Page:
Match Group, LLC v. Bumble Trading Inc.

Western District of Texas, txwd-6:2018-cv-00080

Declaration of Dr. Mark T. Jones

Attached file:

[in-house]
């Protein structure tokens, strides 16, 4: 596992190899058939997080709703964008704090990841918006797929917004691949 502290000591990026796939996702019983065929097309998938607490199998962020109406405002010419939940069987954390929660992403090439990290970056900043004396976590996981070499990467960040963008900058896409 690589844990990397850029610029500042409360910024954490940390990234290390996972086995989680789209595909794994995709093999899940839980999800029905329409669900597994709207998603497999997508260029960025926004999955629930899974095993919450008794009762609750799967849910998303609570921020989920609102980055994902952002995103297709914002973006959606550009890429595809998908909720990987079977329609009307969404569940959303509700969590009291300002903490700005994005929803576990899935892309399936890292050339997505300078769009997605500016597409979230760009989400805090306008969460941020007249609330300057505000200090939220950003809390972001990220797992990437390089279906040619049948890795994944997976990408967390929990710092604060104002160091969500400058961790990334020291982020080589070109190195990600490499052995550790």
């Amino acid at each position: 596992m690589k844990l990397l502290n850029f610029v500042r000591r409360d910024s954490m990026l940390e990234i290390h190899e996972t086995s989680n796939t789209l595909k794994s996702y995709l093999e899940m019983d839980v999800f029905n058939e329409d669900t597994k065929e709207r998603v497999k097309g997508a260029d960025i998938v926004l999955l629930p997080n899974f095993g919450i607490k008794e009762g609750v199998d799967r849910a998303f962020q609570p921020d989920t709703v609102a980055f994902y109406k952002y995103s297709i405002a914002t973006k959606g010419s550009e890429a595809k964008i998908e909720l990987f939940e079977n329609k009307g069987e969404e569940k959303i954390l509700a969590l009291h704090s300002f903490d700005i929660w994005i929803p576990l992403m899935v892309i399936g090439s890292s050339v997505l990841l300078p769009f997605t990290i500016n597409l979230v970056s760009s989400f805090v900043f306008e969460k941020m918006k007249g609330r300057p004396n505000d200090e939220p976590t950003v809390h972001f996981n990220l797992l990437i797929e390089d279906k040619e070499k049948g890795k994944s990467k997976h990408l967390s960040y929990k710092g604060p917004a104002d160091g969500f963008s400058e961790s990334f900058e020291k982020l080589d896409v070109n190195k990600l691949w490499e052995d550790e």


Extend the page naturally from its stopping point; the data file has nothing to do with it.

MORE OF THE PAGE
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3 IN THE UNITED STATES DISTRICT COURT FOR THE WESTERN DISTRICT OF TEXAS WACO DIVISION MATCH GROUP, LLC Plaintiff, No. 6:18-cv-00080-ADA v. BUMBLE TRADING INC. and JURY TRIAL DEMANDED BUMBLE HOLDING, LTD., Defendants. DECLARATION OF DR. MARK T. JONES I, Mark T. Jones, declare as follows: 1. I have been retained by Caldwell Cassady Curry P.C., counsel for Plaintiff Match Group LLC as an expert in the lawsuit captioned above. I submit this declaration based on personal knowledge and following a reasonable investigation. If called as a witness, I could and would competently testify to the truth of each statement herein. I. Background 2. I am a Professor of Electrical and Computer Engineering at Virginia Tech in Blacksburg Virginia. I graduated summa cum laude from Clemson University in 1986 with a B.S. in Computer Science and a minor in Computer Engineering while holding a National Merit Scholarship and the R. F. Poole Scholarship. I then graduated from Duke University in 1990 with a PhD in Computer Science while holding the Von Neumann Fellowship. A detailed record of my professional qualifications is set forth and attached to this Declaration as Exhibit 1, including my curriculum vitae, a list of publications, awards, research grants, and professional activities. 3 II. The Patent-in-Suit 3. I understand that the patents-in-suit are U.S. Patent No. 9,733,811 (the "'811 Patent"); U.S. Patent No. 9,959,023 (the "'023 Patent"); and U.S. Patent No. 10,302,854 (the "'854 Patent"). I understand that the application maturing to these patents was filed on March 15, 2013. The '811 Patent issued Aug. 15, 2017, the '023 Patent issued May 1, 2018, and the '854 Patent issued February 12, 2019. A listing of these claims is attached as Exhibit 2. III. Level of Skill in the Art 4. A person of ordinary skill in the art of the patent-in-suit at the time of the invention would have had a bachelor's degree in computer engineering or computer science or their equivalents, or at least 5 years of experience in engineering or software design or equivalent experience. IV. Understanding of the Law 5. I have been informed by counsel and understand that a claim is invalid for indefiniteness if its language, when read in light of the specification and the prosecution history, fails to inform, with reasonable certainty, those skilled in the art about the scope of the invention. 6. I understand that the definiteness requirement does not demand absolute precision. 7. I understand that terms of degree and relativity are not inherently indefinite where it provides enough certainty to one of skill in the art when read in the context of the invention. 8. I understand that a claim term is generally given its plain and ordinary meaning in light of the specification unless there is an explicit definition or disclaimer or disavowal. 2 3 9. I understand for prosecution disclaimer to attach, there must be a showing of a clear and unmistakable disclaimer that would have been evident to one of ordinary skill in the art. 10. I understand that vague or ambiguous statements do not qualify as clear and unmistakable disclaimer. Similarly, I understand that statements that are amenable to multiple reasonable interpretations do not qualify as clear and unmistakable disclaimer. V. "Graphical Representation" ('811 Patent, All Claims; '023 Patent, All Claims; '854 Patent, All Claims) 11. Based on my experience, training, education, and knowledge in the field of the patent, a person having ordinary skill in the art (a "POSITA") would understand that the term "graphical representation," as used in the '811, '023, and '854 Patents, refers to a pictorial portrayal of the "potential matches," "online dating profile[s]," "item of information" or "user," to which the graphical representation description attaches. 12. I understand that Bumble contends that the term "graphical representation" in the patents-in-suit refers to a "summary of information displayed on a graphical user interface," about these subjects. I disagree. 13. A POSITA would not understand that all information displayed on a graphical user interface ("GUI") is "graphical representation" of that information. In my opinion, a POSITA at the time of the invention would understand the term "graphical representation" in the context of the asserted claims to distinguish from a "textual representation" displayed on a graphical user interface. 3 3 14. For example, the Authoritative Dictionary of IEEE Standards Terms, 7th Edition defines "graphical" as "pertaining to the pictorial representation of data." I note that I have attached relevant terms from this dictionary as Exhibit 3 to this declaration. 15. Similarly, non-technical dictionaries do not define "graphic" as being simply any information displayed on a GUI. The 11th Edition of Merriam-Webster's Collegiate Dictionary defines "graphic," in reference to computer displays, as "a pictorial image displayed on a computer screen." The Oxford Dictionary of English defines graphic, in reference to computing, as "relating to or denoting a visual image." Similarly, it defines "graphical" as "related to visual art or computer graphics." 1 The Merriam-Webster and Oxford Dictionary definitions are attached as Exhibits 4 and 5, respectively. 16. Similarly, in the context of the claims of the asserted claims, a POSITA would also understand the term "representation" to require something that portrays the relevant category of information to which the graphical representation description attaches. 17. For example, the Authoritative Dictionary of IEEE Standards Terms, 7th Edition defines "representation" as, in relevant part, "a likeness, picture, drawing, block diagram, description, or symbol that logically portrays a physical, operational, or conceptual image or situation." 18. Non-technical dictionaries also support this understanding of the term "representation." The 11th Edition of Merriam-Webster's Collegiate Dictionary contains one definition of "representation" as "one that represents as a: an artistic likeness or image." The 1 I also note that, although definitions of the word "graphic" are relevant to the ordinary meaning of "graphical representations," they are less relevant than definitions for the word "graphical." 4 3 Oxford Dictionary of English contains a similar definition, defining representation as "the description or portrayal of someone or something in a particular way," further describing this definition as "the depiction of someone or something in a work of art" or "a picture, model, or other depiction of someone or something." 19. I understand that Bumble has not identified definitions from any other source indicating the ordinary meaning of "graphical representation" can include representations that have no pictorial component so long as they are displayed on a graphical user interface. 20. A POSITA reviewing the claims in light of the specification would understand these terms in the context of the claims to refer to a representation with a pictorial component representing the various terms to which the graphical representation modifier attaches. 21. For example, each claim of the '811, '023, and '854 Patents already claims that these "graphical representations" are displayed on a "graphical user interface." Even if there were some meaning of graphical representation with a scope that reached anything displayed on a GUI, a POSITA would understand from this context that the term graphical representation indicated a pictorial component. VI. "Without Allowing" ('854 Patent, All Claims) 22. Based on my experience, training, education, and knowledge in the field of the patent, a POSITA would not understand the term "without allowing" communication to require "an affirmative act to ensure no communication between two users." Instead, a POSITA would understand that the term has its plain and ordinary meaning. 23. "Allow" has a commonly understood meaning of "permit." Oxford Dictionarry of English (3d Ed. 2010). Other similar definitions include the act of "forbear[ing] or neglect[ing] 5 3 to restrain or prevent," "let (someone) have or do something" or "let (someone) enter a place or go in a particular direction." Merriam-Webster's Collegiate Dictionary (11th Ed. 2014). 24. In light of these common understandings, a skilled artisan would not understand the term "without allowing" to require any "affirmative act." 25. Systems can be designed to not allow certain functions. Most notably, if a system is defaulted to having functionality turned off until certain conditions are met, a skilled artisan would understand that the system is not allowing that functionality to be used when those conditions are not met. 26. The claim language of the '854 Patent, where the "without allowing" limitation is found, would further inform a POSITA that, under its ordinary meaning, the "without allowing" limitation can be achieved by ways other than an "affirmative act." 27. For example, the claims all describe "determining to allow" or "allowing" communication in response to certain conditions being met. A skilled artisan would understand that a system could be designed that, under default settings, does not allow certain communication and requires some sort of action to enable or create the ability to partake in that communication. In such a system, a POSITA would understand the enablement of the communication to meet the "allowing" or "determining to allow" limitations and, in such a system, the "without allowing" limitation would simply confirm that this allowance has not occurred. 28. I see nothing in the specification or the prosecution history that requires that "without allowing" limitation be met only with an affirmative act. The specification does not describe that the "not allowed" description must be "affirmatively" executed in any way. See '811 Patent at Figs. 10 and 11; 3:22-29; 23:25-30. A skilled artisan would understand the 6 3 teachings of these embodiments to contemplate systems designed to not allow communication as a default and then allowing that communication in response to mutual positive preference indications. Further, the identified segments of the prosecution history, which I note are about the claims of the '811 Patent and discuss different claim terms, are entirely consistent with the absence of any affirmative act requirement. In this context, the "without allowing" limitations would merely describe maintaining that status upon an explicit negative preference. VII. "prevent[ing] communication" ('811 Patent, All Claims) 29. Based on my experience, training, education, and knowledge in the field of the patent, a POSITA would not understand the term "preventing communication" to require "an affirmative act to ensure no communication between two users." Instead, a POSITA would understand that the term has its plain and ordinary meaning. 30. "Prevent" has a commonly understood meaning of "to keep from happening or existing" or to "hold or keep back." See Merriam-Webster's Collegiate Dictionary (11th Ed. 2014). See also Oxford Dictionarry of English (3d Ed. 2010) ("1. Keep (something) from happening. . . ▪ stop (someone) from doing something"). A skilled artisan would have this same common understanding. 31. A skilled artisan would not understand the term "prevent" to require any "affirmative act" 32. In the field of computer science, systems can be designed to "prevent" certain functions in a variety of ways. For example, a system can be designed to have functionality turned off or not enabled as a default setting. A skilled artisan would still consider this functionality prevented. 7 3 33. I see nothing in the specification or the prosecution history that requires that preventing be done with an "affirmative" act. To the contrary, where the specification describes the embodiment involving communication after mutual opt-in, it describes the communication status after non-mutual preference as "not allowed." '811 Patent at Figs. 10 and 11; 3:22-29; 23:25-30. As discussed above, not allowing something does not require an affirmative act. Further, the identified segments of the prosecution history are entirely consistent with the full scope of "preventing" including omissions as well as "affirmative act(s)." In fact, the applicant used the word "prevented" to describe the default state of communication prior to the mutual opt-in enabled initial communication. A skilled artisan would understand the teachings of these embodiments to be that the contemplated system defaulted to a non-communication status that was then allowed or enabled upon a mutual preference. The "prevent" limitations merely describe maintaining that status upon an explicit negative preference, i.e., not enabling or allowing communications. VIII. "Social Networking Platform" ('811 Patent, All Claims; '854 Patent, Claims 2, 5, 8, and 11) 34. Based on my experience, training, education, and knowledge in the field of the patent, a POSITA would not understand the term "social networking platform," in the context of the asserted patents and claims, to mean only a "social networking platform" that is "independent of the system for profile matching." Instead, a POSITA would understand that the term has its plain and ordinary meaning. 35. In my opinion, a skilled artisan at the time of the invention would not understand the term "social networking platform" to exclude all platforms other than those that are "independent" of the "system for profile matching." For example, a POSITA would understand 8 3 that there could be social networking platforms that are not independent of various systems for profile matching. 36. I see nothing in the specification or the prosecution history that requires that the "social networking platform" be independent of the system for matching. The written description discloses, in Col. 16, ll. 14-19 of the '811 Patent, the use of the matching server in a way that is entirely contained within a social networking platform. Specifically, this portion of the specification contemplates the matching server searching through only profiles affiliated with the social networking platform and presenting the results within the social networking platform. A skilled artisan, reviewing this teaching, would not understand the social networking platform term to require a social networking platform that is independent of the system for matching. A skilled artisan would also understand from the specification's use of the term "other" when describing benefits of importing from outside "social networking systems," that the matching system itself can be within the scope of the social networking platform term. See, e.g., '811 Patent at 2:42-46; 19:38-44. 37. As is clear from the teaching above, a skilled artisan would also not view these teachings as clearly disavowing the full scope of the claimed social networking platform. IX. "Associated" ('811 Patent, All Claims; '023 Patent, All Claims; '854 Patent, All Claims) 38. I also understand that Bumble contends that all of the asserted claims are indefinite for including the word "associated." Based on my experience, training, education, and knowledge in the field of the patent, I disagree. 9 3 39. I understand that Bumble identified no evidence, intrinsic or extrinsic, to support its position that, where used in the patent, the term associated does not inform a skilled artisan with reasonable certainty about the scope of the various limitations. 40. I further understand that Bumble has identified only the word "associated," as indefinite, and has not otherwise identified any particular use of the word that it contends is indefinite. 41. In light of this lack of disclosure, it is difficult to respond to Bumble's position with any specific detail. I note, however, that I have reviewed the uses of the word "associated" in light of the remainder of the claims and in light of the intrinsic evidence. The usage of the term in the claims comports with its ordinary and commonly understood meaning as, for example, provided in the 11th Edition of Merriam-Webster's Collegiate Dictionary and Oxford Dictionary of English. See Merriam-Webster's Collegiate Dictionary (11th Ed. 2014) (listing definition "associate" as to "to join or connect together: combine," "to bring together or into relationship in any of various intangible ways (as in memory or imagination)," and "to combine or join with other parts"); Oxford Dictionary of English (3d Ed. 2010) (listing definition of "associated" as "connected with something else"). 42. In my opinion, a skilled artisan reviewing the claims would understand with reasonable certainty the scope of this term is consistent with that commonly understood meaning. X. "Automatically" ('811 Patent, All Claims; '023 Patent, All Claims) 43. I understand that Bumble also contends that some of the asserted claims (the ones from the '811 and '023 patents) are indefinite for including the word "automatically." Based on my experience, training, education, and knowledge in the field of the patent, I disagree. 10 3 44. Automatically has a commonly understood meaning. For example, the Authoritative Dictionary of IEEE Standards Terms, 7th Edition defines "automatic" as "pertaining to a function, operation, process, or device that, under specified conditions, functions without intervention by a human operator." Alternative, similar definitions all relate to functions occurs "without personal intervention," or "self-acting," or "without intervention by a human operator." Similar definitions are contained in 11th Edition of Merriam-Webster's Collegiate Dictionary and Oxford Dictionary of English. See Merriam-Webster's Collegiate Dictionary (11th Ed. 2014) (listing definition of "automatic" as "largely or wholly involuntary" or "having a self-acting or self-regulating mechanism"); Oxford Dictionary of English (3d Ed. 2010) (listing definition of "automatic" as "working by itself with little or no direct human control"). 45. The term is used consistent with that common understanding. In my opinion, a skilled artisan reviewing the claims would understand with reasonable certainty the scope of this term is consistent with that commonly understood meaning. 46. I understand that Bumble's position may be that the term is indefinite because, in the context of the claims, functions are described as being done "automatically," in response to human input. Given the common definition of "automatically," as done "without human intervention," Bumble presumably contends that the claims cannot be met because they describe automatic function while also claiming human intervention or input. 47. To the extent this is Bumble's position, I disagree that this renders the term indefinite. In computer science, describing a software operation as being "automatic" or happening "automatically," connotes that some operation, under a given condition or upon some trigger, occurs without human intervention. The trigger to begin the "automatic" action can be a human intervention, so long as the operation described as occurring automatically occurs without 11 3 further intervention after the triggering event. A POSITA would have read the claims with this understanding. XI. "The text area" ('811 Patent Claims 2 and 5) 48. I understand that Bumble contends that the term "the text area" is invalid for indefiniteness. I disagree. 49. A review of the relevant prosecution history confirms that a POSITA would understand the term "the text area" to be an administrative, typographical error. 50. On October 23, 2017, the applicant filed a Request for Expedited Issuance of Certificate of Correction. The applicant put forth a number of errors in the claim language printed by the PTO. 51. The Applicant filed certain documents in support of its request that these were printing errors. The Applicant filed two supporting prosecution documents, the Response Accompanying Request for Continued Examination dated May 26, 2016 and the March 31, 2017 Notice of Allowance. These documents show the status of the claims for which allowance was granted. 52. A review of those documents indicates that the applied-for claims had been amended from "the text area" to "a text area" in each dependent claim of the '811 Patent. However, it appears that when the Applicant went to ask for a certificate of correction to address the numerous printing errors contained in the '811 Patent, the Applicant inadvertently overlooked the change to "a text area" from "the text area" in Claims 2 and 5. The Applicant did make the change in Claim 8. 53. Also, Claims 2, 5, and 8, both during prosecution and after they were issued, shared substantially similar claim language as well as parallel claim structures. This would have 12 3